In the depositing step, a tungsten silicide (WSix) is deposited via a low-pressure chemical vapor deposition (LPCVD) method at a temperature illustratively in the range of approximately 500 C. to approximately 800 C. and a pressure illustratively in the range of approximately 0.1 Torr to approximately 760 Torr, using tungsten hexafluoride (WF6) and dichlorosilane (DCS) as reaction gases.

In the purging step, air including H2O (g) may be used solely or be mixed with oxygen (O2) and at least one inert gas. The inert gas plays a role of preventing the silicide film coated on the substrate from reacting to H2O (g) or O2 (g). The inert gases are illustratively, argon (Ar), nitrogen (N2) or helium (He). It is preferred that each partial pressure of O2 and H2O (g) is illustratively approximately 10% or more in the gas mixture comprising air including H2O (g), O2 and inert gas. Further, when performing the purging step for removing fumes, air including H2O (g), O2 gas and inert gas may be successively supplied to suppress the generation of particles.

In general, P-based and/or Cl-based residual gases absorbed on the surface of the wafer after depositing the DCS react with H2O (g) (and O2 (g), if mixed with H2O (g)) to form a stable compound. Thereby, these residual gases are advantageously desorbed from the surface of the wafer. Accordingly, if the wafer is left as it is in the atmosphere after depositing the DCS, the residual gases generating the fumes react with H2O (g) (and O2 (g), if mixed with H2O (g)) in the atmosphere, and are desorbed from the wafer surface.

As can be appreciated, since the P-based or Cl-based gases are very noxious to the human body, to leave the wafer in the atmosphere causes the safety issues. Accordingly, if air including H2O (g) (and O2 (g), if mixed with H2O (g)) is supplied into the apparatus after depositing the DCS, the P-based and/or Cl-based residual gases absorbed on the wafer surface can be removed without causing the safety issues. At this time, in order to maximize the effect of removing fumes, the removal of residual gases (cycle purging) can be carried out at a pressure illustratively in the range of approximately 500 Torr to approximately 760 Torr; more particularly in the range of approximately 600 Torr to approximately 760 Torr.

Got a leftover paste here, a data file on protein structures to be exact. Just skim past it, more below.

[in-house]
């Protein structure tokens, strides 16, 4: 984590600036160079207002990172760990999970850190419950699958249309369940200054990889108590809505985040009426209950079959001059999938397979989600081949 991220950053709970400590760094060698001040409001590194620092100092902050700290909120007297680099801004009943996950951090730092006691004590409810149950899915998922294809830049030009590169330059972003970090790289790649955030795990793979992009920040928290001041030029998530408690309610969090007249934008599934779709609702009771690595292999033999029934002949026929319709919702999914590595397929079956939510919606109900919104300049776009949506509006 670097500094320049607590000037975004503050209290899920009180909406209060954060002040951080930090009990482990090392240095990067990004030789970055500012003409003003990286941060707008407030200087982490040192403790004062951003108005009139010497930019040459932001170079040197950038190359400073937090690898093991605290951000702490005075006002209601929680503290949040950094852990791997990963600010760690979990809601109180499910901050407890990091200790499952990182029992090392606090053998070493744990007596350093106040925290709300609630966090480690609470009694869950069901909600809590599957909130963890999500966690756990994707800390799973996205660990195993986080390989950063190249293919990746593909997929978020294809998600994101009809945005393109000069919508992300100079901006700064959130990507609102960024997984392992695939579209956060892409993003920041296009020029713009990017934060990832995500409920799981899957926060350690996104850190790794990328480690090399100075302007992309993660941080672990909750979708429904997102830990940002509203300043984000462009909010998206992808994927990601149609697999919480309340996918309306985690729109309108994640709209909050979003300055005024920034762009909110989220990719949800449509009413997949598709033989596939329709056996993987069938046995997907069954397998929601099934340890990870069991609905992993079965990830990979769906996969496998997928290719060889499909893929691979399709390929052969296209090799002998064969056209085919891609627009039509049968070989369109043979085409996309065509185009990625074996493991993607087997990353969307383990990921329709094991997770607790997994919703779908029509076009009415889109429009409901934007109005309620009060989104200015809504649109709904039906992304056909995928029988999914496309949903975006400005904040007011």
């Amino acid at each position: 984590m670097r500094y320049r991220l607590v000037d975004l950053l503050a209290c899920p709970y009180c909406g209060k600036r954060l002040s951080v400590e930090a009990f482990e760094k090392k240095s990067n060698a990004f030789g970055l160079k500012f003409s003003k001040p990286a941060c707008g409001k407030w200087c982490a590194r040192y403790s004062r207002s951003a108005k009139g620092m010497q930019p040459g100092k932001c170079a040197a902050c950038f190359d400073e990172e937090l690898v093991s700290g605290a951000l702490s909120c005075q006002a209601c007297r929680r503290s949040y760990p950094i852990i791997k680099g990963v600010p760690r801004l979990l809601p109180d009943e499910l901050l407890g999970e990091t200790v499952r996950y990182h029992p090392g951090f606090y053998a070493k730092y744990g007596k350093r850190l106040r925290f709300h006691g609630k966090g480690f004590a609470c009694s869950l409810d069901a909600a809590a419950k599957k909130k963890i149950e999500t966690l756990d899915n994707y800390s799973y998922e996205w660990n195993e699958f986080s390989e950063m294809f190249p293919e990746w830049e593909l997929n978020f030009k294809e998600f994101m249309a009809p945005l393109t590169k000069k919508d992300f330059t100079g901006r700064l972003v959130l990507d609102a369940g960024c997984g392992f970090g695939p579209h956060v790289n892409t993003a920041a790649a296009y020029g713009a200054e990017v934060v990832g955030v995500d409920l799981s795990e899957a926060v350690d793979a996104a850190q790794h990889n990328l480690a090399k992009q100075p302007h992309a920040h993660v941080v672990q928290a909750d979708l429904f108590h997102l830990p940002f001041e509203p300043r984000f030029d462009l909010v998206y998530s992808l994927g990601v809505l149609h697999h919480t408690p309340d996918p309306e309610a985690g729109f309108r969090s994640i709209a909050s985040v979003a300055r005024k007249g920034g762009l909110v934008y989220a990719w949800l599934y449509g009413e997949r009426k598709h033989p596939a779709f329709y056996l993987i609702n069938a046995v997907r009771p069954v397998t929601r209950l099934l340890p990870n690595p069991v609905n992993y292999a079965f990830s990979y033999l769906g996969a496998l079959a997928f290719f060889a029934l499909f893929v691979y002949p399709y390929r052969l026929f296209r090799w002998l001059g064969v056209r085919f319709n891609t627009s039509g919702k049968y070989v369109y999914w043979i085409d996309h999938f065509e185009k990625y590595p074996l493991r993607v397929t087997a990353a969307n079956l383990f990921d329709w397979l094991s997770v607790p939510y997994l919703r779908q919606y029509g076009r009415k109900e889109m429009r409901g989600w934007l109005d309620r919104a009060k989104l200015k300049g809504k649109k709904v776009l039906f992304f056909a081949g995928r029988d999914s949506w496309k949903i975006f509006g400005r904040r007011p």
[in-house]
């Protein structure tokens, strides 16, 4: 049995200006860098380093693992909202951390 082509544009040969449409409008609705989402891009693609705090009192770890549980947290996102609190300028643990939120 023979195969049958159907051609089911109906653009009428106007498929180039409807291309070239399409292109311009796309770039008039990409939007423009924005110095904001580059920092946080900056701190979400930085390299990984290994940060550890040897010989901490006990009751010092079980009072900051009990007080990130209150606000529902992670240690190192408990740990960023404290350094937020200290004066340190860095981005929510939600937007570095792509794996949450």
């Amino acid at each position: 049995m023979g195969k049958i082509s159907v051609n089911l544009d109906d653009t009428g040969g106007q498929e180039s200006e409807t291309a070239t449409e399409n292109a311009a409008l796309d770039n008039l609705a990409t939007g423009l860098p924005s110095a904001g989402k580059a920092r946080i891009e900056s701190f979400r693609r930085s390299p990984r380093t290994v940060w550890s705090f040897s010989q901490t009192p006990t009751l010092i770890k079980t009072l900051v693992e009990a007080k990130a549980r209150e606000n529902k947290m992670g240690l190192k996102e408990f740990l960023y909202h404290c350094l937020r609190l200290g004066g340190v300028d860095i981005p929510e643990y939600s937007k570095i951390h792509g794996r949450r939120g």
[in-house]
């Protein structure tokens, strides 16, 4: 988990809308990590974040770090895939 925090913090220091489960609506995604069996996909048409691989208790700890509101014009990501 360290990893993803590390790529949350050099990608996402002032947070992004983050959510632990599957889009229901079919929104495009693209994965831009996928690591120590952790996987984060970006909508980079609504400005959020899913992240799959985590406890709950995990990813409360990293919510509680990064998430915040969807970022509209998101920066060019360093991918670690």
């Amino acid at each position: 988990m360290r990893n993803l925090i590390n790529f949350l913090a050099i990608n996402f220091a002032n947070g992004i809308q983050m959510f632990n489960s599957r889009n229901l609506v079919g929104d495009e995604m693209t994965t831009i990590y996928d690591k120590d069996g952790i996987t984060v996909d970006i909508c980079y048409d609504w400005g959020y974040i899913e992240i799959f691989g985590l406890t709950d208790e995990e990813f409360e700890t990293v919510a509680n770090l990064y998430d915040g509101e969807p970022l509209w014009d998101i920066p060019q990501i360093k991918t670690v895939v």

Referring to FIG. 2, a CVD system according to an illustrative embodiment of the present invention comprises first and second load-lock chambers 100 and 102, respectively; first and second processing chambers 106 and 108, respectively, mounted on the first and second load-lock chambers 100 and 102; source lines (not shown), which are connected to the first and second processing chambers 106 and 108 and supply reaction gases into the first and second processing chambers 106 and 108; vent line 16, which is connected with the first and second load-lock chambers 100 and 102 and supplies an inert gas such as nitrogen or argon into the first and second load-lock chambers 100 and 102; and air purge lines 10 which are connected to the first and second load-lock chambers 100 and 102, and which supply air including H2O (g) into the first and second load-lock chambers 100 and 102 to purge residual gases in the first and second load-lock chambers 100 and 102.